Similarly, our team here at PayDock has identified that when transitioning from legacy single-service approaches (or internally orchestrated solutions) to cloud-based orchestration our platform increases merchant profit by approximately 3-4% virtually overnight. And this is before any longer term strategic benefits are realised. A recent client’s business case identified an 850% ROI! To wave a wand and materially increase enterprise profit; this is the power of payments orchestration.

Payments orchestration is the equivalent of swapping a Lada for a Ferrari.

The burning question: “how to orchestrate?”

Build vs Buy

Merchants aware of the four main drivers (above) and transitioning to orchestration have to face the age old decision: whether to build or buy.

 

 

Our experience is that merchants tend to be somewhere on the “single-service (simple) → single-service (sophisticated) → orchestration” continuum. (We will explore this journey in a subsequent article). Often we see the middle phase skipped as a sensible transition from simple single-service to orchestration is executed.

It is our expectation that as with infrastructure decisions in general, the trend will accelerate toward orchestration-as-service.

Navigating fragmentation, commoditization and regulation introduces exponential cost and risk to any merchant. Bringing these challenges in-house is strategic suicide. We have recently spoken with merchants following a £2-3m+ investment (payments is harder than you think!) in an attempt to build orchestration only to realise that

  1. It’s not core business,
  2. The pace of the market is increasing (shock!) and;
  3. There are simpler, more agile ways to avoid the problem.

As a payments manager, ops manager, head of digital, etc. it is possible to make decisions for a simple processing solution (consider the first two phases of the payments maturity journey). It is however one thing to make decisions re single-services, but a completely different set of skills and experiences required to deploy an effective, secure and highly robust services solution into multiple markets, countries and services. Skills aside, it’s rarely the core business of the organisation.

 

Ops, digital and management roles do not typically possess sufficient operational domain knowledge to properly address the risks and opportunities – nor should they be required to.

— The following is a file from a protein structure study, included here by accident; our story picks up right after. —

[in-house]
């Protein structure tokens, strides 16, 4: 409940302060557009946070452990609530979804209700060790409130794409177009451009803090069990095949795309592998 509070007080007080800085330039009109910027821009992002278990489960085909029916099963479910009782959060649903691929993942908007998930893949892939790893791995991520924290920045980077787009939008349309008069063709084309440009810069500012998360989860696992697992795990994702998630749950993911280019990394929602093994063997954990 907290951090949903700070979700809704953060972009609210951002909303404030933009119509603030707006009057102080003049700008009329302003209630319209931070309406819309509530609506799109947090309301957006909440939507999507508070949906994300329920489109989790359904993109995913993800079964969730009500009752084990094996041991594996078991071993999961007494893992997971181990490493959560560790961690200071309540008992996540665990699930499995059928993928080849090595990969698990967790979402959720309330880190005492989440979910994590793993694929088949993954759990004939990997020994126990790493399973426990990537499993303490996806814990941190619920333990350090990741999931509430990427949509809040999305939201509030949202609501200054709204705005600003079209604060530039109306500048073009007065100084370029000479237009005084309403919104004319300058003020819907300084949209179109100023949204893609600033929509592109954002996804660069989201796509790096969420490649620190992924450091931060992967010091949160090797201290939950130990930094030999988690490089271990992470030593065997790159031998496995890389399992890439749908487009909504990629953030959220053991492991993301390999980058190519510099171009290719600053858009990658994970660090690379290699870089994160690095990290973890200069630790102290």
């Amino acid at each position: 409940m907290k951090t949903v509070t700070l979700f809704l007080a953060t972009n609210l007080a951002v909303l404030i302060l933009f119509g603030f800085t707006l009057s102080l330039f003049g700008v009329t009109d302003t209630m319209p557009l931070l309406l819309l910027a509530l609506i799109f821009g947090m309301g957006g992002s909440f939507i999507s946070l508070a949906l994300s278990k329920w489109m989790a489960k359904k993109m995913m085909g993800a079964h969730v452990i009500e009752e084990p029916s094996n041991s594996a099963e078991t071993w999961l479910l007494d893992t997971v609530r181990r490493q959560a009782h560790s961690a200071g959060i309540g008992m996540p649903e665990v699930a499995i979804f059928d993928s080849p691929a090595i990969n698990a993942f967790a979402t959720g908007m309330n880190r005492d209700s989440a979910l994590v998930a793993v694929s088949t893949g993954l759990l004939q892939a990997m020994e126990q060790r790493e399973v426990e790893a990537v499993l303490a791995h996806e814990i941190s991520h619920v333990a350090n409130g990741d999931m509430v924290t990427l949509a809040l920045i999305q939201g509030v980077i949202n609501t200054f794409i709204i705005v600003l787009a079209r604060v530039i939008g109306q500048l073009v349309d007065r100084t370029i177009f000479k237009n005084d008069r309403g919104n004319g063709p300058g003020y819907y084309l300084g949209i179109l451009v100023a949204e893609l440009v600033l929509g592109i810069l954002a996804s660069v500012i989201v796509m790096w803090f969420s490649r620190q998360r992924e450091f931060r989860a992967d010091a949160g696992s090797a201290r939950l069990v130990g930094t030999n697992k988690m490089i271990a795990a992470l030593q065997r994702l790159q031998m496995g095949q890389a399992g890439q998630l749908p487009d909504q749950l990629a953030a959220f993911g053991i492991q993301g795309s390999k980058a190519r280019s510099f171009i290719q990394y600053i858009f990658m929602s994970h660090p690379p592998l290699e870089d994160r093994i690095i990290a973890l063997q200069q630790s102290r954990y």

It is naive to expect such roles to know everything about every market, i.e. preferred consumer payment methods consumers, the correct partners to work with, typical caveats not easily obvious, different pricing approaches, licensing and legal requirements, etc. Everyone understands the specialist role of a lawyer in law; why should the specialist role of a payments expert be any different? PayDock and other payment orchestration platforms provide the merchant the agility required to capitalise on acquired knowledge and limit downside should more information come to light or strategy change, as it invariably does.

 

Leveraging platforms with a specialist focus provides better value than building infrastructure from scratch.

 

Where payments orchestration is adopted, power shifts back to the critical finance and operations functions of the business (rather than the technical and development functions). This allows critical developer resources to be freed up to focus on core business activities.

Infrastructure-as-service is a well-accepted principle. 

We are comfortable to use AWS to provide hosting services rather than maintaining our own collection of servers in the basement. The rule of thumb is generally, “If it’s infrastructure, where can we capitalise?” rather than “If it’s infrastructure, let’s build from scratch!”

The latter appears foolish, yet is often surprisingly the attitude taken toward payments.

Another final factor which, while material, is difficult to represent in a spreadsheet is speed. In today’s markets speed translates to competitive advantage and lack of it translates to opportunity cost. When architecting orchestration from scratch it is unlikely that the solution, culture and resources available will be positioned to keep pace with dedicated fintech platforms focused on this single specialised service. When undertaking non core business projects, resources will inevitably be pulled in different directions, execution will be slow and cumbersome, and corporate knowledge will be scattered.